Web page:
NLP for Speech Problems

Filed Under (NLP coaching learning difficulties) on 01-02-2016

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How can NLP be useful for people who have speech problems?  One speech problem and how NLP helped is here.

The problem

I often mix up words when I’ talk (i.e. Sam and Nancy will be Nam and Sancy).  I thought that I heard one time that it is called a ‘picalepsy’ and it is a miniature seizure of the brain.  In researching on the web I can’t find anything at all like that.  Now I’m wondering whether I’m crazy.  Do you have any clue about what I’m talking about?

The solution

Yes, I have a clue about what is happening here. What’s happening here is simple: you’re so excited and often impatient to tell your listeners what you want to tell them that the words come out uncontrollably fast and get mixed up in the speed, because your brain produces the words faster than you can say them.  This is common and the only thing that’s crazy about this is the speed that your brain works at, which I mean as a compliment!  I’ve heard that the human brain processes information at 32 frames per second.  If you turn your hand 90 degrees in the wrist and back, that will take 2 frames per second.  So imagine how fast your brain works if we take the 32 frames per second as real!  But your mouth doesn’t work even half as fast, so there will be an inevitable time delay every time you pronounce your thoughts.  And because while you’re pronouncing one thought your brain already sees three or ten thoughts ahead of the one that you’re pronouncing, there’s absolutely no surprise that you mix words or letters up!

So how can you use NLP to improve this and other speech problems?

1. Get rid of the attitude that “you have picalepsy” or whatever else.  It is dangerous for your progress and development!  What you’ve done is common: if we don’t understand something, we look for explanation.  Most adults are not comfortable with not having explanations to what they don’t understand, because adults like to be right and know things. So we research things on the internet.  And the research will reveal all sorts of labels.  Your label was picalepsy. Once you found this label and saw that its explanation matched what you believed to be happening to you, you said: “Aha!  This explains and I understand what’s going on!”.  This is exactly the psychological state that puts many people into the comfort or complacency zone.  Once they find an explanation, they use it as an excuse for inaction.  You haven’t fallen into the comfort or complacency zone, because you’ve gone further to ask me for advice. It’s up to you to act on my advice or just read this and say “no, this doesn’t fit with what I believe”.  What you’ll do is up to you. If you start improving your problem, firstly shed the attitude that you have picalepsy, brain seizure, or anything else.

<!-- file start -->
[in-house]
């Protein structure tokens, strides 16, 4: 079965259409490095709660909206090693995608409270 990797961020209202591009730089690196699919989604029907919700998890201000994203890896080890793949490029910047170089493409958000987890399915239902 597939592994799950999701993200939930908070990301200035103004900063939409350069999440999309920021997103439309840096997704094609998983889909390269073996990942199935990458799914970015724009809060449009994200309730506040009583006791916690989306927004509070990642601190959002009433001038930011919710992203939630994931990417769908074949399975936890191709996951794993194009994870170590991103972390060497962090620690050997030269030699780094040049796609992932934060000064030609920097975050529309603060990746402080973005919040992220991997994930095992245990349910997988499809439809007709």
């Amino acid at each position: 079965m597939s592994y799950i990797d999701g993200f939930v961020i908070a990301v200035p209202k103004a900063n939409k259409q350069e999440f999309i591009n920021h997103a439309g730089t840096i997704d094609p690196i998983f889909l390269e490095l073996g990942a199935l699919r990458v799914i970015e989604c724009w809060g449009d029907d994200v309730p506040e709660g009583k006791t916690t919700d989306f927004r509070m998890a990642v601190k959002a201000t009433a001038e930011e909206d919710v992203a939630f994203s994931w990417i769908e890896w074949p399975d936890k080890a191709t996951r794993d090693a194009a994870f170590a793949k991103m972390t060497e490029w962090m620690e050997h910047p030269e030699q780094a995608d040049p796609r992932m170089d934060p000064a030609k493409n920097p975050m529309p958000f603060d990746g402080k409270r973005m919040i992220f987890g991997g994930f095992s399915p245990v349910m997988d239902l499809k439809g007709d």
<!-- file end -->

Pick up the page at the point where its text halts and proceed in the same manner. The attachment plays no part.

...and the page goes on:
2. Channel your energy to observing yourself.  Start observing exactly when you mix words up and exactly what happens when you mix words up.
  • Are you too excited by the content of what you say?
  • Do you speak too fast?
  • Do you breathe high in the chest?
  • And do you see too many pictures of the content of what you say?
  • Are you eager to say it all at once?
  • Do you feel like you lost control?

Then you can observe:

  • how you feel
  • what state you’re in when you mix up words
  • whether there is a pattern to when you mix up words
  • whether you mix words up only when speaking to certain people
  • what influence those people have on you, how their presence affects you, e.g. are you in awe of them, in love with them, intimidated by their authority, etc.
3. Once you start observing yourself, you’ll pick up valuable clues that will tell you the story. And you’ll start connecting the dots.  When you know yourself better, you can improve and tweak things one by one.
4. Visualize the content of exactly what you want to say before you say it.  When you visualise the content, you’ll organize your thoughts. That will automatically slow your processing down. And you will have more time to pronounce one thought at a time.  Then you won’t feel so rushed to tell it all at once. You’ll breathe more deeply while speaking – and you won’t breathe so high in the chest [which I suspect that you do now].
5. You can do breathing exercises to teach yourself to breathe in the diaphragm and then belly.
6. Grounding will also help you.  Read about grounding and learn to ground when you need to.  It will give you a lot of learning and answers to why this happens to you.  You may currently be very ungrounded.  When you learn to ground yourself, the rest will [often] come naturally.

You see that NLP is useful for speech problems.

Dear reader, if you know someone who has exactly the speech problem described here, now you know that solving it is no rocket science. Sometimes things really aren’t complicated. If you’d like to get NLP help for your or someone’s speech problems, let’s talk about it.

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